Archive for March 2010
I'm reading it again, thinking how much I admire Laraine Herring's wisdom, and it occurs to me she might have a blog. I look it up and sure enough, she has one. Don't know why I didn't think of it before. I've added her link over there on my sidebar, and I hope you'll go look around. She's a creative writing teacher as well as a writer and has lots of good things to say.
The rigidity carried over into writing. I had it in my head that linear writing was the goal. Since it's easier to give advice on how to plot a novel than how to write the way you want, the writing sites are full of that linear advice. Notecards, outlines, software, exercises. Real writers write every day, I'm sure you've all heard that at one time or another.
Well I've spent a couple of years giving up on rules. Now my only rule is: Do what feels right, not what the world has told me I must do. It takes practice to learn how to tell the difference between the inner voice and the outer, but I think I'm getting pretty good at it. And as a result, I'm not afraid to write anymore, which is a big deal. See, ever since I got an agent I've felt out of sorts. You'd think it would be a freeing situation, not having to worry about every little thing, but I found I was worrying approximately six and a half times as much. I think I've licked it, though, and now I write without fear. I put absolutely no pressure on myself in the way of word counts or time frames. It's nice to have a goal as a guide, but if I don't reach the goal I merely set up a new one rather than dwelling on how I missed the old one.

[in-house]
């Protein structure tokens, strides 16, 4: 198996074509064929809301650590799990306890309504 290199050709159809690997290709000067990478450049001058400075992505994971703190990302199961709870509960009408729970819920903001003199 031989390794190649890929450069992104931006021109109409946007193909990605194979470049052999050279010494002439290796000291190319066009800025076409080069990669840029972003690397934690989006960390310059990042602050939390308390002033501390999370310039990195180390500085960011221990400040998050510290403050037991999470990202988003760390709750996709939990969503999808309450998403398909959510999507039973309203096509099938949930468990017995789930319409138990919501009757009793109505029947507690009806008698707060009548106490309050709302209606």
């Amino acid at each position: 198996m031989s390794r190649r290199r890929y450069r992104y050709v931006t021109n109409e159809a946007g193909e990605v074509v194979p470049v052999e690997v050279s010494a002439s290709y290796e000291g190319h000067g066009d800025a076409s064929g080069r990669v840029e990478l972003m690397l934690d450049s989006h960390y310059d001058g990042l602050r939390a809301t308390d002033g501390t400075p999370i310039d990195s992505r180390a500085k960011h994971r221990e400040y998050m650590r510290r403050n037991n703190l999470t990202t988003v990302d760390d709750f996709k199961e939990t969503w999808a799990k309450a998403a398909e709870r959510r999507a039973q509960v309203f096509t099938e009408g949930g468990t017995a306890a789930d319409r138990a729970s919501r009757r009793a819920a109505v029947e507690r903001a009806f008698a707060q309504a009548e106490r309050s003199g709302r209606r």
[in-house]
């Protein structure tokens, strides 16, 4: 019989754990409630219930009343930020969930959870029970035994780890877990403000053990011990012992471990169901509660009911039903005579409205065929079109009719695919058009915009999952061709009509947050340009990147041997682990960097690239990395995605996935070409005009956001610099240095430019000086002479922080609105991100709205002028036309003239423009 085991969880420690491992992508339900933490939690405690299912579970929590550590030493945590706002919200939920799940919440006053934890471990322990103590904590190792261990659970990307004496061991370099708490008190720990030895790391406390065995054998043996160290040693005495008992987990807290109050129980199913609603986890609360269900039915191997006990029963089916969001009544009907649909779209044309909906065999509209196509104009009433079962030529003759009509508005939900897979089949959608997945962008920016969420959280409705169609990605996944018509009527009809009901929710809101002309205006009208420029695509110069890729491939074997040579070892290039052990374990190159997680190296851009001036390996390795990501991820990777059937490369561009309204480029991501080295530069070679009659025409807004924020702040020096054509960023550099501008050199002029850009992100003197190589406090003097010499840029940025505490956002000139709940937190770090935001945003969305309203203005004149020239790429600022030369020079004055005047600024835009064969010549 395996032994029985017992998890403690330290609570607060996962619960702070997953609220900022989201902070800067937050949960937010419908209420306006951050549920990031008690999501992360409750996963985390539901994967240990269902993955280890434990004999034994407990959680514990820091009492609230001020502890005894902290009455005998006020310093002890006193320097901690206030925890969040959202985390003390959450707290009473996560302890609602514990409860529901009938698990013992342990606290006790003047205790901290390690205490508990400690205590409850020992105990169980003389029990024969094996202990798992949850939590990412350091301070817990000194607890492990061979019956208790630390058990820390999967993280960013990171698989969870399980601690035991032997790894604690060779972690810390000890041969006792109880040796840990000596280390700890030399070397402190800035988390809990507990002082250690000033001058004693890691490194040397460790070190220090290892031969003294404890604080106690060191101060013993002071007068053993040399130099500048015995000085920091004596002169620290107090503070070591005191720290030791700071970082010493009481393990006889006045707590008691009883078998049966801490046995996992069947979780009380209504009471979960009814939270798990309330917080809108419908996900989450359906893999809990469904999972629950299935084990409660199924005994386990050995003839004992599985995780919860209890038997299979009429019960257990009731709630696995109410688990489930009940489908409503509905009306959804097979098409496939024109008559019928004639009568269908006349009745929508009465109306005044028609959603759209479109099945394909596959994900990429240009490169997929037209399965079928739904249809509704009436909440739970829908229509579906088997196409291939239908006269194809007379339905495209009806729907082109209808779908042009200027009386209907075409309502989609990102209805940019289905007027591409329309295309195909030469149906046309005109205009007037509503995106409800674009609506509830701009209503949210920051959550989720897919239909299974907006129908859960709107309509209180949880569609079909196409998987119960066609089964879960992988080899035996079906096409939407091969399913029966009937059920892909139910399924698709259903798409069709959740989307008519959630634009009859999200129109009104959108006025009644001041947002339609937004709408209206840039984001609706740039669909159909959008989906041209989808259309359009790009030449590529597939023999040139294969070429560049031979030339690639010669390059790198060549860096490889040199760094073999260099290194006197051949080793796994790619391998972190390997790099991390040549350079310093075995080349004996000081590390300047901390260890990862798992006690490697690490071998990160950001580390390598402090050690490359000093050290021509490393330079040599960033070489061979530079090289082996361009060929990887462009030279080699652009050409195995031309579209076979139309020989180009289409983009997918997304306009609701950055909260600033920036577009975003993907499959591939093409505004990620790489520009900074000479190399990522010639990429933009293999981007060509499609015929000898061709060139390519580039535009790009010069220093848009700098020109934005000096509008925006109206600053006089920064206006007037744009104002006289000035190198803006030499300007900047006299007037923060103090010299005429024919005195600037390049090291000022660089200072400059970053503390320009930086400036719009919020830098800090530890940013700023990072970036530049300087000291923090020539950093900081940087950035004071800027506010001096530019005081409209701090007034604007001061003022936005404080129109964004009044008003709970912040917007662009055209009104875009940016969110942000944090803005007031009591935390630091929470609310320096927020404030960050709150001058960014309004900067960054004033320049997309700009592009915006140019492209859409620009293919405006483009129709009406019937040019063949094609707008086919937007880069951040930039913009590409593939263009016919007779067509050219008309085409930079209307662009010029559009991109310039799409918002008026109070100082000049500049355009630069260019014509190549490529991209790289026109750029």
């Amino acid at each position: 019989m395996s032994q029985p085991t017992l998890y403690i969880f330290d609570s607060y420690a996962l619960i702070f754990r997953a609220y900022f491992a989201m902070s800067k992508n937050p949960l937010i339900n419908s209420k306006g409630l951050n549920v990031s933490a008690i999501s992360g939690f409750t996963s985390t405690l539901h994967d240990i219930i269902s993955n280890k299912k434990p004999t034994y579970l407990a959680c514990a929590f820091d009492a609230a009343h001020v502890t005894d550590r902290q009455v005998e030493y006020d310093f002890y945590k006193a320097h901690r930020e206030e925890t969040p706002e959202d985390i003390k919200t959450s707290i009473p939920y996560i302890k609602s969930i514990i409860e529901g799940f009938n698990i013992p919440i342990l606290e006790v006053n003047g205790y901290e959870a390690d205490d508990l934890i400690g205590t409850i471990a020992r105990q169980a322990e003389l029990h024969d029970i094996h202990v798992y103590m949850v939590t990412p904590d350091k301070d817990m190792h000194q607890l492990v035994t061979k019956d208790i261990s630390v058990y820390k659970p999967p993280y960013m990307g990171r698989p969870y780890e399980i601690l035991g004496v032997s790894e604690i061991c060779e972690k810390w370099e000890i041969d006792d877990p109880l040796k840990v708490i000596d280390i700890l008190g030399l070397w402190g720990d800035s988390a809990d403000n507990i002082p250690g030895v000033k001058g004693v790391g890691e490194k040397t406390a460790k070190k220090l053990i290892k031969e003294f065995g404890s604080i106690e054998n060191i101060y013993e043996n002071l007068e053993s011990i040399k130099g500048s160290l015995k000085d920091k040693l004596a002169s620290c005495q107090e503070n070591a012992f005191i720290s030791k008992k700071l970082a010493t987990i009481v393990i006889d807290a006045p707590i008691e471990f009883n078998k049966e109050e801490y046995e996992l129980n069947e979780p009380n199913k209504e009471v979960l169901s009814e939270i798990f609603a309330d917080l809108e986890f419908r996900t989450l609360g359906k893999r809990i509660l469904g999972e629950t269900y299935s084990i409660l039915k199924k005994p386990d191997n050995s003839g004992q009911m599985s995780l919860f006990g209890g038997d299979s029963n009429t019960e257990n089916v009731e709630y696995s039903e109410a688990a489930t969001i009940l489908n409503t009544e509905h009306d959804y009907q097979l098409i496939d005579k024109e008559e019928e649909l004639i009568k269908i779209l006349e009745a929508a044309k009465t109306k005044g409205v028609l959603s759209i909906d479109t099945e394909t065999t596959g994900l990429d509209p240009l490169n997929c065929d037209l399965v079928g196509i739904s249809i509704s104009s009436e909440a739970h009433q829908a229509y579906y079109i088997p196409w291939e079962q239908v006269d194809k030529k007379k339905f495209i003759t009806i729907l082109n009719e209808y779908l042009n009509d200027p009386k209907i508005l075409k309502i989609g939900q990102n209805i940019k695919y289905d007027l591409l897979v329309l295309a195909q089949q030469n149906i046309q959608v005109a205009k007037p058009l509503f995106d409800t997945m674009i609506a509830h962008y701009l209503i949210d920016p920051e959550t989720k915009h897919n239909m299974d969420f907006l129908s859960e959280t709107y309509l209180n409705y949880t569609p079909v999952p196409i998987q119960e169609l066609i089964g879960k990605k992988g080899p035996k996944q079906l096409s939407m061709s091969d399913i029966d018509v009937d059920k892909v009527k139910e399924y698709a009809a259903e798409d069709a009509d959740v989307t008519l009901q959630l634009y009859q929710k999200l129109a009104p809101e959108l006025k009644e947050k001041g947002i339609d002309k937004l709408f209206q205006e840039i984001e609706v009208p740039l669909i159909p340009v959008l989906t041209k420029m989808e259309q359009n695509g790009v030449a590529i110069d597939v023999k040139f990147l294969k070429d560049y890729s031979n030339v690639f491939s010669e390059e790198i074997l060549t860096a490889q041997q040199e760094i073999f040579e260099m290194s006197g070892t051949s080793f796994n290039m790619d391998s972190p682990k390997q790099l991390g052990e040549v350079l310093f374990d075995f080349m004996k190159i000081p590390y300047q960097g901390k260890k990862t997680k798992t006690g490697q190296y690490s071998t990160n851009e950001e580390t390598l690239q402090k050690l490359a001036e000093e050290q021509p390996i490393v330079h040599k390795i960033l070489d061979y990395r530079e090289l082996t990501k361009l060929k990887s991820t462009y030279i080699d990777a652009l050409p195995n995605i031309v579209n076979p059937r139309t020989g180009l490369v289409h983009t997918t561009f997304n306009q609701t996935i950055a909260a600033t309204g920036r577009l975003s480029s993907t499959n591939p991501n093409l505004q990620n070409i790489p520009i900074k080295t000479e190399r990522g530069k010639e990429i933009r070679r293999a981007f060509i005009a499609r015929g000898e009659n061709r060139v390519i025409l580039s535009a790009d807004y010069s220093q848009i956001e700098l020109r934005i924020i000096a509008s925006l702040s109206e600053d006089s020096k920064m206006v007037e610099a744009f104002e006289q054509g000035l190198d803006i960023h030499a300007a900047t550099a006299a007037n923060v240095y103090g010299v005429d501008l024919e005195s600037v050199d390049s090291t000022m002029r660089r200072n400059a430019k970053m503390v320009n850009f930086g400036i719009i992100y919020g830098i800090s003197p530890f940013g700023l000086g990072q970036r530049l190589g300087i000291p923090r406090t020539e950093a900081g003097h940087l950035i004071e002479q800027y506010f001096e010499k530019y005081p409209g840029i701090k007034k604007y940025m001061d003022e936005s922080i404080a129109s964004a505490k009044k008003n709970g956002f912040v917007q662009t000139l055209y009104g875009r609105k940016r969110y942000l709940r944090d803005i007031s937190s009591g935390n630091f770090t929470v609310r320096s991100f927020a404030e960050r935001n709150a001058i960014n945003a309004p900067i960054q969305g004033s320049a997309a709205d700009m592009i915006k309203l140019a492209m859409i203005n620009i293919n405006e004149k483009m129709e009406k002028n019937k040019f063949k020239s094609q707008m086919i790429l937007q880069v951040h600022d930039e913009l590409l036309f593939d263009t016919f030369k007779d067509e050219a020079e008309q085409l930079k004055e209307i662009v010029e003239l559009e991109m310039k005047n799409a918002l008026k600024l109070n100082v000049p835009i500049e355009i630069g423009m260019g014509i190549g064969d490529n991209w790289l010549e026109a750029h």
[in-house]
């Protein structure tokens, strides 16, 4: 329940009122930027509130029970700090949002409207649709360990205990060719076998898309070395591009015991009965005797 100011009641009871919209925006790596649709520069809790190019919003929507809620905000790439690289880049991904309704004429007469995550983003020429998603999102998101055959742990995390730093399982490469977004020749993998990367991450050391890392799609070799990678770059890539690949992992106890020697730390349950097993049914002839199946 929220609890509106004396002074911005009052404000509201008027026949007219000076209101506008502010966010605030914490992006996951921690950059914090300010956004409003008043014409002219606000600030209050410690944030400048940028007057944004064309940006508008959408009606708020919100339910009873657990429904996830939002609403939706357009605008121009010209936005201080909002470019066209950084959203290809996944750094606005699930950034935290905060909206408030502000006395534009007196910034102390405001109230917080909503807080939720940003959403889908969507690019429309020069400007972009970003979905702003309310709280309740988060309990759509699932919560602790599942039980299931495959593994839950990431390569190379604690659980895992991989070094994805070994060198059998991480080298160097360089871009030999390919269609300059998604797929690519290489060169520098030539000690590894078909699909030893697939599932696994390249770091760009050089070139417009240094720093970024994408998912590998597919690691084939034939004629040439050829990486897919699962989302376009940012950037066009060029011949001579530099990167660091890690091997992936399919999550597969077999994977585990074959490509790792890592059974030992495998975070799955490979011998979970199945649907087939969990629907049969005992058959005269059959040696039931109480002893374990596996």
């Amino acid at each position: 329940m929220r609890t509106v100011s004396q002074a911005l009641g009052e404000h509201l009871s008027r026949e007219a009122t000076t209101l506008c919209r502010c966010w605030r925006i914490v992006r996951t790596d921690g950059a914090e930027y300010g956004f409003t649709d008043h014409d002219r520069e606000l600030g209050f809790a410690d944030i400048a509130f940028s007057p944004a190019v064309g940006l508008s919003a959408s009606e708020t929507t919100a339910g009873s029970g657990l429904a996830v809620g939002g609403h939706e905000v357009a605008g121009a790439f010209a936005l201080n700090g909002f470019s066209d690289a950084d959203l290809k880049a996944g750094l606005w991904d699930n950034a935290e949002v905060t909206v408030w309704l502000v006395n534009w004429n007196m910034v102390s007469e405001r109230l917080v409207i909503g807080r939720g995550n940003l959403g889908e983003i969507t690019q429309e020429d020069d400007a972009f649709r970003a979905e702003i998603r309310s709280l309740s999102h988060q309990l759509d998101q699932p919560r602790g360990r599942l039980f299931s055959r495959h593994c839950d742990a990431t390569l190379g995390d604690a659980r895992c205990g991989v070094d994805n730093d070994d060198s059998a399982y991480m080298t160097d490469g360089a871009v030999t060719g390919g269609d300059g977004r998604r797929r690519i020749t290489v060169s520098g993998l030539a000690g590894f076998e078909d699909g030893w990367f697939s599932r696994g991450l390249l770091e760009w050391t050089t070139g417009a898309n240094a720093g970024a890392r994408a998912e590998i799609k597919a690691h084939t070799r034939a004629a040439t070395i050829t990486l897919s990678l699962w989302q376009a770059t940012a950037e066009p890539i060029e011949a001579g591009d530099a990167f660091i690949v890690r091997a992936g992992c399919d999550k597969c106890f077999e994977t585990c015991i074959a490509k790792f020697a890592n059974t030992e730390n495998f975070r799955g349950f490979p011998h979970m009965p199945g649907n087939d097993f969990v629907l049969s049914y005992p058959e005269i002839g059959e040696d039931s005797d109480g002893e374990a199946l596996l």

Today I found myself thinking, "This book could be somebody's favorite someday." I really believe it has that potential, if I continue the way I'm going. It's a cozy feeling. I have that reader in mind while I'm writing, that future woman/man/teenager who will cherish this book for at least a little while. I write for the one reader who will fall in love with my characters, and hold that love in her heart for years to come. Connecting with that one reader is my personal definition of success.
And, of course, a million more like her wouldn't hurt.
I spent a long time knowing which I wanted to be. I wanted to be a plotter. I like the idea of controlling every aspect, having a template to work from. You'll notice I said I like the idea. In reality I hated working off that template. It never felt right, but I kept trying to fit myself into it. That's why I've had so much trouble writing this book, the biggest reason I considered giving up writing last year. I had made myself a template in the form of a tossed-off NaNoWriMo book, and I subconsciously suffocated.
So here's what I've learned about myself as a writer. I need:
- only a vague idea of what I want to happen in the story;
- to solidify the story through the characters;
- flexibility to try iffy directions without fear of "wasting" my words;
- and above all, to take my time.
None of these things mesh with the strict plotter I've always wanted to be. The plotters I know are like construction workers, building things. I'm more of an archaeologist uncovering things.